DiscoverAmerican Prodigy: The Kid
American Prodigy: The Kid
Claim Ownership

American Prodigy: The Kid

Author: Blue Wire

Subscribed: 266Played: 5,299


What ever happened to Ken Griffey Jr., our love for him, and our love for baseball?

Seattle musician and friend of Griffey, Kid Sensation (Xola Malik), as well as producer Alex Ward, rehash the life and career of one of sports most misunderstood superstars, and examine America’s relationship with baseball, music, race, celebrity and success.
17 Episodes
The Last Swing

The Last Swing


In June of 2010, hours before the Mariners hosted the Twins, a 40-year-old Ken Griffey Jr. got into his car and drove out of Seattle. He told no one that he was leaving, and told no one where he was going. Instead of a farewell tour, Junior retired from baseball driving for two straight days from Washington to Florida to return home—for good. In many ways, his retirement—both the way that it was received and the reason he chose to do it that way—is the best portrait of Griffey’s legacy, forcing us to ask the question: did we need him more than he needed us? Presented by Coors Light Brought to you by Roman:
If Ken Griffey Jr. was the charismatic new face of MLB who brought tons of new fans to the sport, why has baseball's popularity continued to decline over the last two decades? And, why has the number of Black ballplayers declined, too? Was The Kid baseball's last black superstar? For a sport that’s always been known as America’s pastime, baseball can’t seem to stay in touch with America. Presented by Coors Light Brought to you by Roman:
Do Your Thing

Do Your Thing


In 1999, Griffey was in the prime of his career with the Mariners. Yet, instead of playing out his last season, he turned down an extension, requested a trade, and was shipped to the Cincinnati Reds. Was Ken giving up on Seattle? Or was he truly looking to have a homecoming both on and off the diamond? Presented by Coors Light Brought to you by Roman:
Griffey To The Max

Griffey To The Max


After the strike, Griffey became a superstar on and off the field. From cameos on “The Simpsons” and “Fresh Prince,” to record-selling video games and a signature Nike shoe, The Kid had taken over popular culture. Griffey was becoming a brand all to himself, paving the way for the athletes of today. But, one thing that comes with blazing a trail, is that it's hard to figure out. For Ken, it led to a breaking point.   Presented by Coors Light  Brought to you by Roman:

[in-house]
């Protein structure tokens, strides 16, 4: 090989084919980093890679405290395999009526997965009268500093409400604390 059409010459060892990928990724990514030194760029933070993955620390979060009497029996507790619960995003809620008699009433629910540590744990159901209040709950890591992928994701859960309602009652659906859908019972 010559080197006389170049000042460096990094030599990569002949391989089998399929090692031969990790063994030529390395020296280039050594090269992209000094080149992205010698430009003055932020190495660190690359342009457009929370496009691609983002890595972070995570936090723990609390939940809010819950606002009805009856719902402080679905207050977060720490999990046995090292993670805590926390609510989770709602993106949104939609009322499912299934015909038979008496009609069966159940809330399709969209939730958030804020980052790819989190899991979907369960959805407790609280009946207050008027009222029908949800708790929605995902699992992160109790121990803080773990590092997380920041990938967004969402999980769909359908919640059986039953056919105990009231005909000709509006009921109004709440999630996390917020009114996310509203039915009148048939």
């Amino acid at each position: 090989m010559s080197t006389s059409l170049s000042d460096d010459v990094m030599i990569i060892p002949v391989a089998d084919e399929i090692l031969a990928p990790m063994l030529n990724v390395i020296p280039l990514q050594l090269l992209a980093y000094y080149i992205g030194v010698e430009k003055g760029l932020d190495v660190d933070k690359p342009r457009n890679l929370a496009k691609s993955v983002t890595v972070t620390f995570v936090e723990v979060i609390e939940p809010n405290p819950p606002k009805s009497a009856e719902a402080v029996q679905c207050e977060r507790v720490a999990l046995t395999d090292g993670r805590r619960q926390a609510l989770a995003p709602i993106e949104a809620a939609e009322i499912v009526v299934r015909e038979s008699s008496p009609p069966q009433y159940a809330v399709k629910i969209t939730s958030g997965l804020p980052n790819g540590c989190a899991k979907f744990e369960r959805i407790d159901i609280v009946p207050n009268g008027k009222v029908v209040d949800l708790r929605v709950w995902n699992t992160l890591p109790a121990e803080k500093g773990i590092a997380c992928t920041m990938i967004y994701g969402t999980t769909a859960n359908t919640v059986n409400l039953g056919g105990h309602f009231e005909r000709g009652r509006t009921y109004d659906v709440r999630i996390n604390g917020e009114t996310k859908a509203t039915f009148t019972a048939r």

The Two Kids

The Two Kids


He's remembered as one of the biggest stars in America and a 90's cultural icon, yet somehow, it seems like Griffey's legacy has gone missing. Where did it go?     Musician Kid Sensation (Xola Malik) and producer Alex Ward revisit the origins of Ken's early success in high school and with the Mariners, Xola's own beginnings with Sir Mix-a-Lot's crew, and the moment these two Kids crossed paths in Seattle.     Presented by Coors Light Brought to you by Roman:
What ever happened to Ken Griffey Jr., our love for him, and our love for baseball? Seattle musician and friend of Griffey, Kid Sensation (Xola Malik), as well as producer Alex Ward, rehash the life and career of one of sports most misunderstood superstars, and examine America’s relationship with baseball, music, race, celebrity and success.
Grant Wahl is back to introduce Season 2 of American Prodigy. Grant talks to Xola Malik and producer Alex Ward about "The Kid," his impact on Seattle, baseball, and 90's culture. What ever happened to "The Kid," our love for him, and our love for baseball?
Grant sits down with producer Harry Swartout and goes behind the scenes of the making of American Prodigy: Freddy Adu. What did it take to get the interviews done in a pandemic? Did Freddy’s penchant for trash talk ever land him in trouble? What really went down between Grant and Jaleel White at the MLS Cup? Grant tells all and plays quality audio we just didn’t have time for in the story.
S1 Ep. 7: The Return

S1 Ep. 7: The Return


While this podcast was being made, 31-year-old Freddy signed with Swedish third-division club Österlen, his first pro club in two years. Playing now for the love of the game, Freddy discusses his unexpected opportunity and what he has learned from being an American Prodigy. Is this the beginning of a great comeback? Or are we letting unreasonably high expectations get ahead of Freddy once again?